"It's the old story, sir," said the pilot, who was making an immense breakfast, "and it's true enough what Mr. Duckling said last night, which I thought uncommonly good. They ship sailors out of places where there's nothing to be seen but rags and rum—rum and rags, sir; they give 'em a good cabin to live in, pounds sterling a month, grog every day at eight bells, plenty of good livin', considering what they was, where they come from, and what they desarves: and what do they do but turn up their noses at food which they'd crawl upon their knees to get in their kennels ashore, and swear that they won't do ne'er a stroke of work unless they're bribed by the very best of everything. What do they want?—lobsters for breakfast, and wenison and plum-duff for dinner, and chops and tamater sauce for supper? It's the ruination of owners, sir, are these here new-fangled ideas; and I don't say—mind, I don't say that it don't go agin pilots as a body. A pilot can't do his dooty as he ought when he's got such crews as sarve nowadays to order about. Here am I stuck here, with a job that I knows of waitin' and waitin' for me at Gravesend. And all because this blessed ship's company wants wenison and plum-duff for dinner!"
He helped himself to a large slice of broiled ham and devoured it with sullen energy.
I could have said a word for the men, but guessed that my remarks would be repeated to the skipper; and since I could not benefit them, there was no use in injuring myself.
After breakfast I went upon deck, and saw a Deal boat making for the ship. She came along in slashing style, under her broad lug—what splendid boats those Deal luggers are, and how superbly the fellows handle them!—and in a short time was near enough to enable me to see that she towed our quarter-boat astern, and that Coxon and Duckling were among her occupants. I went to the gangway to receive her: she fell off, then luffed, running a fine semicircle; down dropped her lug, her mizzen brought her right to, and she came alongside with beautiful precision, stopping under the gangway like a carriage at your door.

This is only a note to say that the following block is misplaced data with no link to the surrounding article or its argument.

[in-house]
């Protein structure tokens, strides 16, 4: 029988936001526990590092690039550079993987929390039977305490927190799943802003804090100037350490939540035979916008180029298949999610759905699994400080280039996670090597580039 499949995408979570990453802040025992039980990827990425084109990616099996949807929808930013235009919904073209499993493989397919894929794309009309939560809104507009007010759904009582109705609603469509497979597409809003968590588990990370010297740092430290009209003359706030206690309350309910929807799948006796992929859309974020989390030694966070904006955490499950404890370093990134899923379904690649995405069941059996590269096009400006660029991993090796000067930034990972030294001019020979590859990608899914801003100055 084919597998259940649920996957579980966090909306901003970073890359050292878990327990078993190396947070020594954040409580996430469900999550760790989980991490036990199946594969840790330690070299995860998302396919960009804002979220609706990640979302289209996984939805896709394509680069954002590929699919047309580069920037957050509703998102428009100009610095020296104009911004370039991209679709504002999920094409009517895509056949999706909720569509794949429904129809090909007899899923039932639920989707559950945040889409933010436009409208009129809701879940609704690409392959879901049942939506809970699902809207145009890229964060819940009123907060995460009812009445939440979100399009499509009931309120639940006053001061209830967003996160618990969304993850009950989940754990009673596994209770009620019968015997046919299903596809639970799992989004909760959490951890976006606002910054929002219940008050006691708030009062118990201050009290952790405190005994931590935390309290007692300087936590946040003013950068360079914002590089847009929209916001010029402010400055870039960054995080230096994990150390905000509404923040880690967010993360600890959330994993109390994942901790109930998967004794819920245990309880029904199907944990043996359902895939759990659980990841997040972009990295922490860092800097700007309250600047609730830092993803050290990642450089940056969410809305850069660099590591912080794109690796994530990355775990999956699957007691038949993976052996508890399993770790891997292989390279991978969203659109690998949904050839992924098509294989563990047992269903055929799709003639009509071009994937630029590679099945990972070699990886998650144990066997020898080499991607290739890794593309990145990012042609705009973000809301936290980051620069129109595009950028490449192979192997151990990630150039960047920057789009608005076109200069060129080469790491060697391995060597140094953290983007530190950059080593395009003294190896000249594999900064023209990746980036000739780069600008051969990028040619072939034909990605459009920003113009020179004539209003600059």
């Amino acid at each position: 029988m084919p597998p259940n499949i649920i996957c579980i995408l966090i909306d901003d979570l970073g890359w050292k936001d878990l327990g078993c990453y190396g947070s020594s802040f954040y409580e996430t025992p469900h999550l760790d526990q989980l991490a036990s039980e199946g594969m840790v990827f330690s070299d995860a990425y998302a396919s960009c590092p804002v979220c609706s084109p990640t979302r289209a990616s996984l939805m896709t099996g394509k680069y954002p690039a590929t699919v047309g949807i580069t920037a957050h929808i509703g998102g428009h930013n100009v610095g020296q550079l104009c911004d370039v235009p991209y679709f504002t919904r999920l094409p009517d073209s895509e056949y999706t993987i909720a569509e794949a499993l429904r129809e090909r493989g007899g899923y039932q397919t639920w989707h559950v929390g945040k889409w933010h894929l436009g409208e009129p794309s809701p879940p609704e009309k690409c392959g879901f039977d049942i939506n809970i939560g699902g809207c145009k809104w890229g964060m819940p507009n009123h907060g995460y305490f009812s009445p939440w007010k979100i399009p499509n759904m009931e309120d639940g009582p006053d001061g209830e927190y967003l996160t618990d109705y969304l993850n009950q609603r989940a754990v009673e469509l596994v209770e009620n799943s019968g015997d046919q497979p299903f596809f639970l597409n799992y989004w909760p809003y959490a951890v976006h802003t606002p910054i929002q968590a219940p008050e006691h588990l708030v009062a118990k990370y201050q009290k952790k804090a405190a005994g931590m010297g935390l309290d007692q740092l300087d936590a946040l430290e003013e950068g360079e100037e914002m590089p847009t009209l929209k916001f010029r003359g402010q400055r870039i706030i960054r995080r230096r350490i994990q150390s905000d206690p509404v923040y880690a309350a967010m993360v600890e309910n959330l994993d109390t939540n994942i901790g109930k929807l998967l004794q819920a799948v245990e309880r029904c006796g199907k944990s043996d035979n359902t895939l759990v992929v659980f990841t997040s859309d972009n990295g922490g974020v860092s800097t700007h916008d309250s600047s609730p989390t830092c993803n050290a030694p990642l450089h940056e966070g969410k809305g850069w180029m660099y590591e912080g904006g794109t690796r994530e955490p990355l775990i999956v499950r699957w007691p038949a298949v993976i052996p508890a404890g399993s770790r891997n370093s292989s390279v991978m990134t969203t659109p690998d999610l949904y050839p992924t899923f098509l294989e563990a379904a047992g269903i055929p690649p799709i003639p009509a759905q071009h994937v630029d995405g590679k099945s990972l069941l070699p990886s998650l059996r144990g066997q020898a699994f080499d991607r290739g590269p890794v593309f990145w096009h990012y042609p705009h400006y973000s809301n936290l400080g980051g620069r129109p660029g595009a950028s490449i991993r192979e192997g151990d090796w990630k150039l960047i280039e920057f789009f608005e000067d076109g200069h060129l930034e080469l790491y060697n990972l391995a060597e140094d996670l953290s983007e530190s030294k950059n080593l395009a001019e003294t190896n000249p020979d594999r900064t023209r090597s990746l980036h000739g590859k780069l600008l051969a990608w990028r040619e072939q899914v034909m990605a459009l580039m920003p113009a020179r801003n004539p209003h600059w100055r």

I caught the line that was flung from her, took a turn with it, and then Coxon and the chief mate stepped on board. The moment he touched the deck, Coxon called to the men who were hanging about the forecastle.
"Get your traps together, and out with you! If ever a man among you stops in my ship five minutes, I'll fling him overboard."
With which terrible threat he walked into the cuddy. Duckling remained at the gangway to see the crew leave the ship. The poor fellows were all ready. They had made up their minds to go ashore, but hardly knew under what circumstances. I had noticed them pressing forward to look into the boat when she came alongside, no doubt expecting to see the uniform of a police-superintendent there. The presence of such an official would, of course, have meant imprisonment to them; they would have been locked up until brought before the magistrates. They were clearly disappointed by the skipper's procedure, for as they came to the gangway, carrying their bags and chests, all kinds of remarks, expressive of their opinion on the matter, were uttered by them.
"The old blackguard," said one, flinging his bag into the boat, and lingering before Duckling and myself in order to deliver his observations, "he hasn't the pluck to have us tried. Pitch us overboard! let him try his (etc.) hand upon the littlest of